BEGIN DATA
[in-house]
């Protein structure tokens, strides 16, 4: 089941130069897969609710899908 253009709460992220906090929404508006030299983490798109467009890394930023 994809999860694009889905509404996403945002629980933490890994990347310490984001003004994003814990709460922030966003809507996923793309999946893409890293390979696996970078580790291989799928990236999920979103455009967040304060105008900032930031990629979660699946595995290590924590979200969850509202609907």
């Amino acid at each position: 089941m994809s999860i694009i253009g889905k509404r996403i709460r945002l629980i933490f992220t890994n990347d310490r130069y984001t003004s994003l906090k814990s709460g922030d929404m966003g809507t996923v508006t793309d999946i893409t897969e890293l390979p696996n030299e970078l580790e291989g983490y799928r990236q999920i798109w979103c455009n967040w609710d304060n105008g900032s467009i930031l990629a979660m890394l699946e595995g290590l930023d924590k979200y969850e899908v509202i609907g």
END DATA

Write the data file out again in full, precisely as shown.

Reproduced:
[in-house]
């Protein structure tokens, strides 16, 4: 089941130069897969609710899908 253009709460992220906090929404508006030299983490798109467009890394930023 994809999860694009889905509404996403945002629980933490890994990347310490984001003004994003814990709460922030966003809507996923793309999946893409890293390979696996970078580790291989799928990236999920979103455009967040304060105008900032930031990629979660699946595995290590924590979200969850509202609907």
């Amino acid at each position: 089941m994809s999860i694009i253009g889905k509404r996403i709460r945002l629980i933490f992220t890994n990347d310490r130069y984001t003004s994003l906090k814990s709460g922030d929404m966003g809507t996923v508006t793309d999946i893409t897969e890293l390979p696996n030299e970078l580790e291989g983490y799928r990236q999920i798109w979103c455009n967040w609710d304060n105008g900032s467009i930031l990629a979660m890394l699946e595995g290590l930023d924590k979200y969850e899908v509202i609907g």